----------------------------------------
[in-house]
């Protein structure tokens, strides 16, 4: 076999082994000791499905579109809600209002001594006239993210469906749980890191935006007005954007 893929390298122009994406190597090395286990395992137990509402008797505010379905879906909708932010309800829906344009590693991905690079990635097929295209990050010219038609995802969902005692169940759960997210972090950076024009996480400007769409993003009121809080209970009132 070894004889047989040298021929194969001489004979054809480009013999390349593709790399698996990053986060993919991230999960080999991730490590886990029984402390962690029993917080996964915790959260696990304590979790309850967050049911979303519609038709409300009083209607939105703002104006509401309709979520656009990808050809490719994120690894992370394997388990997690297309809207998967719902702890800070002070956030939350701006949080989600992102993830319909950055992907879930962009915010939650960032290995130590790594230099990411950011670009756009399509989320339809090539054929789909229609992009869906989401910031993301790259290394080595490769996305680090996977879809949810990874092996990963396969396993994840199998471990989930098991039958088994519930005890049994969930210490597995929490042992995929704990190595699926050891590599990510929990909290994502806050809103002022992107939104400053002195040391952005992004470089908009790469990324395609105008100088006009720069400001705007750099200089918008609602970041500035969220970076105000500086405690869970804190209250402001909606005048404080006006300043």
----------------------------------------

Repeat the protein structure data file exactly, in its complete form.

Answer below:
[in-house]
């Protein structure tokens, strides 16, 4: 076999082994000791499905579109809600209002001594006239993210469906749980890191935006007005954007 893929390298122009994406190597090395286990395992137990509402008797505010379905879906909708932010309800829906344009590693991905690079990635097929295209990050010219038609995802969902005692169940759960997210972090950076024009996480400007769409993003009121809080209970009132 070894004889047989040298021929194969001489004979054809480009013999390349593709790399698996990053986060993919991230999960080999991730490590886990029984402390962690029993917080996964915790959260696990304590979790309850967050049911979303519609038709409300009083209607939105703002104006509401309709979520656009990808050809490719994120690894992370394997388990997690297309809207998967719902702890800070002070956030939350701006949080989600992102993830319909950055992907879930962009915010939650960032290995130590790594230099990411950011670009756009399509989320339809090539054929789909229609992009869906989401910031993301790259290394080595490769996305680090996977879809949810990874092996990963396969396993994840199998471990989930098991039958088994519930005890049994969930210490597995929490042992995929704990190595699926050891590599990510929990909290994502806050809103002022992107939104400053002195040391952005992004470089908009790469990324395609105008100088006009720069400001705007750099200089918008609602970041500035969220970076105000500086405690869970804190209250402001909606005048404080006006300043």